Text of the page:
Demand for New Commercial Airliners Is High, and Here's How You Can Profit

In is not secret that Boeing and Airbus are great play's on the worlds growing love of air travel but there is another company that is really set to benefit.

Jan 21, 2014 at 9:41AM

The market for commercial jetliners is dominated by two companies: Boeing (NYSE:BA) and Airbus (NASDAQOTH:EADSF). According to Boeing, the world will need $4.8 trillion worth of new aircraft between now and 2032. That's roughly 35,280 new aircraft of varying sizes, from large wide-bodied jets to single-aisle regional planes. If these numbers prove true, both Boeing and Airbus will be extremely busy during the next two decades.

Fighting for orders
Airbus is in a much better position to benefit from the rising demand for aircraft orders than Boeing. Around 70% of the jets predicted to be ordered during the next two years are expected to be single-aisle narrow-body jets, a market in which Airbus is outselling Boeing. As of 2012, Airbus held 60% of the narrow-body jet market, edging out Boeing in the largest segment of the global aviation market. Boeing's new 777x aircraft, the largest and most efficient twin-engine jet, is coming to market soon however. This means that things could be about to change.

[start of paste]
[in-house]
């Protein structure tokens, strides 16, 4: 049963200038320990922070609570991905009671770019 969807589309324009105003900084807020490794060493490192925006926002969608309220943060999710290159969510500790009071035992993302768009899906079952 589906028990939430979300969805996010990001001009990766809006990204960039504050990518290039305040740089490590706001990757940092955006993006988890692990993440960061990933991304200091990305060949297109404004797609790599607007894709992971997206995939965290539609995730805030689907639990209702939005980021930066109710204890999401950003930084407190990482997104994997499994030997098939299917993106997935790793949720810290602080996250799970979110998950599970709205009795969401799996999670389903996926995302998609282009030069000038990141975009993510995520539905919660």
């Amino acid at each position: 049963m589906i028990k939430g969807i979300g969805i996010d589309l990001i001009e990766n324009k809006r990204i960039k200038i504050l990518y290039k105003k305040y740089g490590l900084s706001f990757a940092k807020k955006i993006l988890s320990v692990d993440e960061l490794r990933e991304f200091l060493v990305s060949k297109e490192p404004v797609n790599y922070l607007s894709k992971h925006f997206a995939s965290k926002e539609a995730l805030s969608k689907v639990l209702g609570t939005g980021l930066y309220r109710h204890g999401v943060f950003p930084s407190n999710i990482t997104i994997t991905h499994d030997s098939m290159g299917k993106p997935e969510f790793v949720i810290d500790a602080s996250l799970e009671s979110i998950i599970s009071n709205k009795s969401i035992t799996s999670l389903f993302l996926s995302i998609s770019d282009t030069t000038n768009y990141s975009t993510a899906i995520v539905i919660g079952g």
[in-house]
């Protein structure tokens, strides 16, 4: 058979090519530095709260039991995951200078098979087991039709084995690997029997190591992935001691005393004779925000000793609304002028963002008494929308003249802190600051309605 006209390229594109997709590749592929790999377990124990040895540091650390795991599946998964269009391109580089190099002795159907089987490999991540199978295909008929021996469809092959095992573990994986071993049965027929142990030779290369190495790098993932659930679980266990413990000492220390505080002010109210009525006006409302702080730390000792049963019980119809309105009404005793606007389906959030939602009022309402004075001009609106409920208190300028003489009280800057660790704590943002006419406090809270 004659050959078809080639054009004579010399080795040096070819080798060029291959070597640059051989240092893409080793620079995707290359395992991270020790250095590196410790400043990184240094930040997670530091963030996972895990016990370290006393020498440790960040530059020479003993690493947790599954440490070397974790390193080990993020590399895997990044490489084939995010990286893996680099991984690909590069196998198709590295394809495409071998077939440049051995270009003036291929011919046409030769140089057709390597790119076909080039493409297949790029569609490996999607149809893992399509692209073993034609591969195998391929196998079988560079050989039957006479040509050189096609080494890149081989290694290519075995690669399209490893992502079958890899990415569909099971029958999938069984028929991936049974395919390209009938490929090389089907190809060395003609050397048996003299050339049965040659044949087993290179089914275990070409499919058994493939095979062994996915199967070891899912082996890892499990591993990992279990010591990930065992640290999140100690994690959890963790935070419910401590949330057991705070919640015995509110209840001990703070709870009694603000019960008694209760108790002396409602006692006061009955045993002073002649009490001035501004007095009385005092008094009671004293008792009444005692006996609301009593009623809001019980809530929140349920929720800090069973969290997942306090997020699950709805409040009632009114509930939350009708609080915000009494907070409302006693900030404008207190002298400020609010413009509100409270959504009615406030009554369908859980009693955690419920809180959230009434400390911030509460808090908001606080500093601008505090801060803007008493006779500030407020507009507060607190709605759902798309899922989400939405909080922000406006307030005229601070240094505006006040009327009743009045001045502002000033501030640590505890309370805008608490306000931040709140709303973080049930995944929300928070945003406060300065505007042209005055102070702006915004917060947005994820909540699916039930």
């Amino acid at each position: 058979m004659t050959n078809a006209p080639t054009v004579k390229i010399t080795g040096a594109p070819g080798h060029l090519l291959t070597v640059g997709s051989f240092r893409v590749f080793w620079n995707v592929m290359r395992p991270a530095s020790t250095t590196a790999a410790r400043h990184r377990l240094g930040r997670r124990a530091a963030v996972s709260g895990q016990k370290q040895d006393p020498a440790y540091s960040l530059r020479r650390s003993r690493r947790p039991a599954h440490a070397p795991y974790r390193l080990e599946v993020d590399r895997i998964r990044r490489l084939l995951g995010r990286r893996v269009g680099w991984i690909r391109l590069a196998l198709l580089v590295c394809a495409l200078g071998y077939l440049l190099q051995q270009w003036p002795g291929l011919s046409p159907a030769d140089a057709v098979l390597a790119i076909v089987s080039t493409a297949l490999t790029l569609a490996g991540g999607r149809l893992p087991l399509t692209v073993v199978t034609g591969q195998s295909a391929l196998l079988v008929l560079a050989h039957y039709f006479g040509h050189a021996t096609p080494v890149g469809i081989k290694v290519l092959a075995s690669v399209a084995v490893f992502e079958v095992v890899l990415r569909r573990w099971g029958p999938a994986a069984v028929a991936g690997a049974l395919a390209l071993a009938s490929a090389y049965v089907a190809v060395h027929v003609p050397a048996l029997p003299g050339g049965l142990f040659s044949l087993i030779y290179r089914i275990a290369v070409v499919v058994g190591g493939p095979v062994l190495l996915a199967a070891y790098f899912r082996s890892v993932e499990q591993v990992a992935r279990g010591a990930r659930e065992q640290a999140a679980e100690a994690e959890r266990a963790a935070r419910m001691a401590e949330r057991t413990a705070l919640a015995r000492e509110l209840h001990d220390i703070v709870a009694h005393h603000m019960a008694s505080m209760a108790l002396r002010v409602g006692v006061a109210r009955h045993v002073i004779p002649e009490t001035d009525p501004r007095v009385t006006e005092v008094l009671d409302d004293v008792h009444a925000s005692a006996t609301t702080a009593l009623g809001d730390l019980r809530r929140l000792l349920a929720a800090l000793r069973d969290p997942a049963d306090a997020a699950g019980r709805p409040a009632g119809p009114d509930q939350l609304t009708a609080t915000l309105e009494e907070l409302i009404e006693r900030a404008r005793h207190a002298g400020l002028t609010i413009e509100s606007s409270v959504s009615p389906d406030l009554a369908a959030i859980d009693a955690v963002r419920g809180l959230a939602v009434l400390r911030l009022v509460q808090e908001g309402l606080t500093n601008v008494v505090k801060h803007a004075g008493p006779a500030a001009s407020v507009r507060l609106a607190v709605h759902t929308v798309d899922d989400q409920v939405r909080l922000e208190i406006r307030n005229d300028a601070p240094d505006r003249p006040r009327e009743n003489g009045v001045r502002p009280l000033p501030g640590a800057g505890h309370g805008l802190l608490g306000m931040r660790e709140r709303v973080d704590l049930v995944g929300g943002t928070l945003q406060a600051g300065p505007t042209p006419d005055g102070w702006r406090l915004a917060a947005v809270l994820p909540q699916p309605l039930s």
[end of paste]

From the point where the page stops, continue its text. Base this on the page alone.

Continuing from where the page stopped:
Supply, not demand issue
What's more it would also appear as if Airbus has shot itself in the foot, as demand for the company's aircraft is rising faster than supply. In particular, Airbus has recently announced that it delivery a record number of planes during 2013 but the company does not plan on increasing capacity during 2014 and expects to deliver a similar number of plans for full-year 2014.

Management's decision not to increase manufacturing capacity is surprising as Airbus ended 2013 with a backlog of 5,559 planes, an industry record according to one source. At current rates of production, this backlog will take nine years to clear. Meanwhile, Boeing is churning out more aircraft than Airbus, delivering 648 plans during 2013 compared to Airbus' 626 deliveries.